Discussion topics aim to pose questions, not answer them, but that doesn’t make them easier to write, especially when your livelihood is linked to the topic at hand. The central question here is so vital to Farm Bureau’s future, if I had all the answers, I’d be king.
This one was a challenge to compose and does not follow the usual format. Structurally it’s a sort of a collage — a clutter of snapshots instead of one big mural.
Cold & Clinical
The term itself means different things to different segments of our organization. Generally ‘grass roots’ refers to the lowest level of a hierarchy — the masses, the rank-n-file, the everyday all-of-us, ‘We the People.’
Topping Farm Bureau’s hierarchy is the national organization, the American Farm Bureau Federation, based in D.C. The next level ‘down’ are your state-level Farm Bureaus, of which (trust me) Michigan’s is among the best. (Not bragging; common knowledge.)
Next come our 65 county-level Farm Bureaus. It’s important to note the counties came first; they created your state-level Michigan Farm Bureau in 1919.
That was a grassroots move.
‘Below’ or ‘under’ the county level it gets complicated, but for four mighty decades starting with the 1940s, the next level of our hierarchy was dominated by a thousand-plus Community Farm Bureaus, also known as Community Groups, then Community Action Groups.
Launched in 1936, the program was the brainchild of two state-level staffers in Lansing.
That was not a grassroots move, but it worked, and when Blue Cross availability was tied to CAG involvement, it exploded. Four decades later that link was severed, beginning the decline that continues to this day.
When I joined the staff almost 20 years ago, our then-new membership database bore the rosters of fewer than 90 remaining groups. Of those, at least 20 have been confirmed as active through direct personal contact and meeting attendance since 2017.
One of them is the Golden Fawn CAG in Huron County — eastern Huron County to be precise — where the sun rises first…
Vernors & Ice Cream
It’s been several months now since the Golden Fawn group dropped this stick of TNT in our suggestion box:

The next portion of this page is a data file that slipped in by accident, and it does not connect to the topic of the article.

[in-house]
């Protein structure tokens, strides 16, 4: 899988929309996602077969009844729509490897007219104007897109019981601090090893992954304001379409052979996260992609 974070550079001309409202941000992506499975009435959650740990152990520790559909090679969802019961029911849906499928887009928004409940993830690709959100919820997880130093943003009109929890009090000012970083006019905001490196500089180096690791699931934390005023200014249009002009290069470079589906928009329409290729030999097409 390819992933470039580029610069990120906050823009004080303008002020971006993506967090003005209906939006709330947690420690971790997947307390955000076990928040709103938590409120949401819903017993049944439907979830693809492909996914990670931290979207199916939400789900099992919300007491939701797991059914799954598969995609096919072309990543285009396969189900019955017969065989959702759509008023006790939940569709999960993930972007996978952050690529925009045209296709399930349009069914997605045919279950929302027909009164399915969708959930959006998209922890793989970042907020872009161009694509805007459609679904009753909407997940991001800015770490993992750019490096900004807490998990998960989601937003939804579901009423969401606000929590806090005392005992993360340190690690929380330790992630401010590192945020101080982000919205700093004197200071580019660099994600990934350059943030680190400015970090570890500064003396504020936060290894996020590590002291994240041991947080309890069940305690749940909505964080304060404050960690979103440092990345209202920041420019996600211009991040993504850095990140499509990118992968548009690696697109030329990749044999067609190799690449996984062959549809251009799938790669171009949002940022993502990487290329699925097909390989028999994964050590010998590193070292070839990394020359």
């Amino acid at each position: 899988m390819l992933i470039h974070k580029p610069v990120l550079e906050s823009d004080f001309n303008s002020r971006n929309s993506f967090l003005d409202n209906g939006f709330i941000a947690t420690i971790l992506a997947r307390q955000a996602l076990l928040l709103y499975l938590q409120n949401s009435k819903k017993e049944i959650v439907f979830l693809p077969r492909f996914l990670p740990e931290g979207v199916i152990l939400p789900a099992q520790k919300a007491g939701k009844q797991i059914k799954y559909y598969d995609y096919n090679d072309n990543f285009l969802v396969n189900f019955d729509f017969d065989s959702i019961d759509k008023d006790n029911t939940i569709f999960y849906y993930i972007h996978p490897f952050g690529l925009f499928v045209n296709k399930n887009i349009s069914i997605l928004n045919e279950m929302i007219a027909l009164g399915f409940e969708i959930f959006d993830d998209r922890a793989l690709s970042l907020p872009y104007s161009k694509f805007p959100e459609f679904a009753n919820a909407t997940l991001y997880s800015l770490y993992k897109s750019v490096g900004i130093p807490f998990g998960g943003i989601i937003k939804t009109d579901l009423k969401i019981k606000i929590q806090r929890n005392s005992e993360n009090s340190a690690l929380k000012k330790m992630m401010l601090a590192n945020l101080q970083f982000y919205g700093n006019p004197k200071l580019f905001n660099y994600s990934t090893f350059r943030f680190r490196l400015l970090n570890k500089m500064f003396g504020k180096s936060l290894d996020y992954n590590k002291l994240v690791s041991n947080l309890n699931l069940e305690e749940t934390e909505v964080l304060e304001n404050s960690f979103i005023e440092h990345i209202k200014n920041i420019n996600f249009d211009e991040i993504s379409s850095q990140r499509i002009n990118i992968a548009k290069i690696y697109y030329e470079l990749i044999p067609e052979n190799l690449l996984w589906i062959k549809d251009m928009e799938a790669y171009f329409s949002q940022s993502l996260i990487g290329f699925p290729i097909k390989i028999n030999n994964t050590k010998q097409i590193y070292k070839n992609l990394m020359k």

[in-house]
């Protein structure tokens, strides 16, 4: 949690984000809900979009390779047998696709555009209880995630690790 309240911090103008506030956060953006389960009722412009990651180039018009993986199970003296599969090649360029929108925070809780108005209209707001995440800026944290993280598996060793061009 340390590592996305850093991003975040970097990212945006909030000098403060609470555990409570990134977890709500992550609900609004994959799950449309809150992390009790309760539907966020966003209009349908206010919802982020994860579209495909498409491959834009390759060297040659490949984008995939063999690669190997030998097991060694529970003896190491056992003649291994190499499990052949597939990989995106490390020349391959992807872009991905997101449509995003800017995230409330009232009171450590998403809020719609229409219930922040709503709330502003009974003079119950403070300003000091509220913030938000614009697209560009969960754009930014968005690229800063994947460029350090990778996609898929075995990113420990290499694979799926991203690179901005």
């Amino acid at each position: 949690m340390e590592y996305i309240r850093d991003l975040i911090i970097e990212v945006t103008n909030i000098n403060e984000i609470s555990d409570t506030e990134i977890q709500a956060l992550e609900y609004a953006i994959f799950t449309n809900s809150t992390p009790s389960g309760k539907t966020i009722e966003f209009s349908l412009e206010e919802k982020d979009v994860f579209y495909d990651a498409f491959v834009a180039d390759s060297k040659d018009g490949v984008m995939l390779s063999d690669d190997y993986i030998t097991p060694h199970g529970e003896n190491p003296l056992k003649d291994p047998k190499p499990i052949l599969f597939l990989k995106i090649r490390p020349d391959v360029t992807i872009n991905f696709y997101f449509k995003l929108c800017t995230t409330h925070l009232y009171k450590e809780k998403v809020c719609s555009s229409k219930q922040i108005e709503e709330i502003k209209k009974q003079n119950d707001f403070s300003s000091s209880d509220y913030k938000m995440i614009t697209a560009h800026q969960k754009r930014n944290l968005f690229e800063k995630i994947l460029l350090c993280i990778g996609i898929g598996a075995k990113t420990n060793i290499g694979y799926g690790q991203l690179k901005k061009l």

“What is happening to the grass roots of Farm Bureau? It seems like we are getting farther from that all the time…”
Instantly I knew this deserved special treatment and regret it’s taken me so long, but today I’m confident my slow pace has been forgiven. There was something very reassuring in the icy glass of Vernors Larry brought me, and in Bonnie’s ice cream cake. (That’ll make sense soon.)
For “special treatment” I needed a better understanding where Golden Fawn was coming from. Unable to make one of their recent regular meetings, our field staffer in the Thumb scheduled a simple sit-down with one or two of its members — or so we thought.
What we got instead was an impromptu gathering of the entire Golden Fawn Community Action Group: a beautiful and flattering gesture we strove to make the most of. Most of them are cousins, with sturdy surnames like Buchholz, Holdwick, Roggenbuck, Siemen and Tenbusch. Our hosts were Bonnie and Larry Siemen, whose place is tucked up in the northwest corner of Sand Beach Township, not far outside Harbor Beach.
Instead of a simple sit-down we got hours of warm and far-ranging conversation, then a soulful meal — including the ice cream cake I’m still thinking about.
Fizzled, Booted & Flopped
The meager notes I brought home that evening include a mix of their words and my own, but the theme is the same: disconnected, unheard, silenced, voiceless, cut-off, adrift, isolated…
I’ve attended enough CAG meetings to know this feeling of detachment and isolation, from both the state and county Farm Bureaus, is commonplace if not universal.
Did Farm Bureau stop listening? Did we stop tending the grass roots? There is some evidence:
You once received quarterly video newsletters — “Rural Spotlight” — and when I mentioned them to the Golden Fawn group their faces lit up like Christmas trees. CAGs loved Rural Spotlight. MFB discontinued it.